Lockdown headache for border-town farmers

Queensland NSW district farmers disrupted by snap border closure

Hamish Muir, Finlay Farming, Emu Plains, Texas, cannot access farming machinery stranded over the Queensland NSW boarder after lockdown began last Saturday.

Hamish Muir, Finlay Farming, Emu Plains, Texas, cannot access farming machinery stranded over the Queensland NSW boarder after lockdown began last Saturday.


Some can't access machinery or even fuel deliveries.


Queensland NSW border district mixed farmer Greg Finlay, Emu Plains, Texas, missed the message last Saturday when Queensland NSW border communities were given two hours notice before going into lockdown.

Not only did he miss the message but the family had little time time to retrieve their farming machinery they had shared with neighbours over the Dumaresq River which forms the Queensland NSW border.

As the southern COVID-19 outbreak continues to grow, the Palaszczuk government announced that from this Friday all people coming into Queensland with an exemption and essential service would be required to have their first dose of the COVID vaccine.

The Finlay family of Bruce and Margaret and their three sons, Greg, Dougal and John and their families farm 1420 hectares on the Dumaresq River south of Texas, where they grow hay, peanuts, cotton and run cattle.

"Our biggest issue is that we need to plant our lucerne and we didn't get enough notice to get our farming equipment that we had lent to our neighbours before they closed the border and our local gate access," Greg Finlay said.

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"Also we can not provide our neighbours with the seed we sell for their cover crops, and our hay sales have stopped."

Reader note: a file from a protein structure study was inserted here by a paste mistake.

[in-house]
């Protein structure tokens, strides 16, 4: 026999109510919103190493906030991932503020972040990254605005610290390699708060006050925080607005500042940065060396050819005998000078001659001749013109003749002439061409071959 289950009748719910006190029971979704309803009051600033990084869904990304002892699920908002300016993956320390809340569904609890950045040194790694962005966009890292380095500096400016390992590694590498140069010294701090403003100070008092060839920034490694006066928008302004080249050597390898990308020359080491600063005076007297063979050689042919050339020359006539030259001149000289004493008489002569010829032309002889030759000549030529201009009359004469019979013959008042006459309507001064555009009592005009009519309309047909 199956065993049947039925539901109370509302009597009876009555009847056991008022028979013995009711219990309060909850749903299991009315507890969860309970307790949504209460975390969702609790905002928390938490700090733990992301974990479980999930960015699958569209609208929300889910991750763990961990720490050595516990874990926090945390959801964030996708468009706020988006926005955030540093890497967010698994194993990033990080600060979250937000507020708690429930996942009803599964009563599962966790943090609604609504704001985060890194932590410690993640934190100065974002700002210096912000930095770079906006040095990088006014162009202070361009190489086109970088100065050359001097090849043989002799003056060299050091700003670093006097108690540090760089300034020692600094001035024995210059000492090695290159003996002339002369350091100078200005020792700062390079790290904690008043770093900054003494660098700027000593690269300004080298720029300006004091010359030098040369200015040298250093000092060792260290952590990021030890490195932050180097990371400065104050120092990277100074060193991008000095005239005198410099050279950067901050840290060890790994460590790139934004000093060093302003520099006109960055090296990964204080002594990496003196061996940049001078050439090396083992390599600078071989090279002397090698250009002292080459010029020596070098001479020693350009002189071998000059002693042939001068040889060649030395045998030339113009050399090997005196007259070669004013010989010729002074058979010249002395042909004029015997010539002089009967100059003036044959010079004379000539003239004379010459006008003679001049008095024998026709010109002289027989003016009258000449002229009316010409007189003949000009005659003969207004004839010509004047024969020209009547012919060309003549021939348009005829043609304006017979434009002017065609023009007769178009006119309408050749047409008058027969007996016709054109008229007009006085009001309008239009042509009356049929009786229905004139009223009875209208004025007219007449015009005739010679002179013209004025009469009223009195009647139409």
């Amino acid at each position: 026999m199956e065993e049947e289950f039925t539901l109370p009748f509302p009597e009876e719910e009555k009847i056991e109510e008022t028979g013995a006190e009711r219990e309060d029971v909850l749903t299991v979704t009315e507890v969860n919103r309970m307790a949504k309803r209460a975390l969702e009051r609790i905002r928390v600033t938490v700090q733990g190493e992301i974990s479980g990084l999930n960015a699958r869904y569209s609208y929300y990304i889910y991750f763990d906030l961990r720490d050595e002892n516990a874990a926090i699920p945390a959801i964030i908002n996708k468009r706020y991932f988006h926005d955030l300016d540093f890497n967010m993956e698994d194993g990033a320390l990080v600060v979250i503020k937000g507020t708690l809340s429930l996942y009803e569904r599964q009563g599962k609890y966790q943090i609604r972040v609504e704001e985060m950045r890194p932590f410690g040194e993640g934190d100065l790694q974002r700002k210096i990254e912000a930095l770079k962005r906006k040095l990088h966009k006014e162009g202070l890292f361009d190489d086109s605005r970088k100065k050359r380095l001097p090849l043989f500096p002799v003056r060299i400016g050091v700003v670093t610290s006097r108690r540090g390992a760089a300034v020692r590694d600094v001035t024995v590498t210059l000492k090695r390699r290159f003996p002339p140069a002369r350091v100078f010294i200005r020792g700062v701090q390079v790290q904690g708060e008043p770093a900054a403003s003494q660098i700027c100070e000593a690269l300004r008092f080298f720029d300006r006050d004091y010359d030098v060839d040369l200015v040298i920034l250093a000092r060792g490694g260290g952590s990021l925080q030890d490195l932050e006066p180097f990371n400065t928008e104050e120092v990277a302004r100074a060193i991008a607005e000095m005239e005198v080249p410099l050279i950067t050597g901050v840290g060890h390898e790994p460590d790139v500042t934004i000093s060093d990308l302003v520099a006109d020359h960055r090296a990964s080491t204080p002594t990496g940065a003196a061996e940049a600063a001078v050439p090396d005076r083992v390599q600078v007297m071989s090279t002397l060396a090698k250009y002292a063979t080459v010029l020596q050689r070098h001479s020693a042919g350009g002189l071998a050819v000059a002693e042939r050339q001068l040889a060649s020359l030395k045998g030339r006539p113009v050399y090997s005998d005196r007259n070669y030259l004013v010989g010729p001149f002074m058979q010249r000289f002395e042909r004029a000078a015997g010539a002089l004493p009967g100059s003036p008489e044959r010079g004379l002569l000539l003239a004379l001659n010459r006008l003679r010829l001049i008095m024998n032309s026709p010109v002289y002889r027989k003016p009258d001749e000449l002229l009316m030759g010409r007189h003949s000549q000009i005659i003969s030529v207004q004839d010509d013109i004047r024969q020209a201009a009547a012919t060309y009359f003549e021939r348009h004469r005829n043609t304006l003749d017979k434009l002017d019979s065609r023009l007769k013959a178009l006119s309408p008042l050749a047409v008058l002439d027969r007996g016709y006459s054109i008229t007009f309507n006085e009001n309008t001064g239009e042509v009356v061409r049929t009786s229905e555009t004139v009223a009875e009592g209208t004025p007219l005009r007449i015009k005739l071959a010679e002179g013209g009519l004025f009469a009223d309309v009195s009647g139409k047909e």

They also can't access their machinery spare parts or have a fuel delivery that comes from Inverell, NSW.

"The biggest problem is accessing our staff as no one can travel to work due to the tight border restrictions so farm work is being held up," he said.

Mr Finlay is also the president of the Texas State School's P and C and said there were three teachers, one administration officer and 22 students on the NSW side that couldn't attend school.

He said the Texas community took the COVID situation very seriously and the local government leadership from Mayor Lawrence Springborg had been wonderful.

Legune Border cattle producer and businessman Jim Bloomfield had two hours to pack his swag and say goodbye to his wife and kids on Saturday afternoon when the snap border lockdown was announced to come into effect at 5pm.

"It has been an absolute shambles as I have cattle of both sides and a business in Killarney and also do a lot of work for the Tenterfield Shire," he said.

Mr Bloomfield's property Woodlands is on the border near Legune, with his house only 10 metres into NSW.

"I left home with my swag and was told at the border I needed to go to Warwick on Monday and have a COVID test and had to apply for the 'Z' pass which was issued on Wednesday which will allow me to travel home," Mr Bloomfield said.

"My children attend school in Killarney so obviously have not attended school and don't look like going any time soon.

"The politicians and bureaucrats making these decision have no idea how border communities operate, plus people should have freedom of choice regarding the vaccine."

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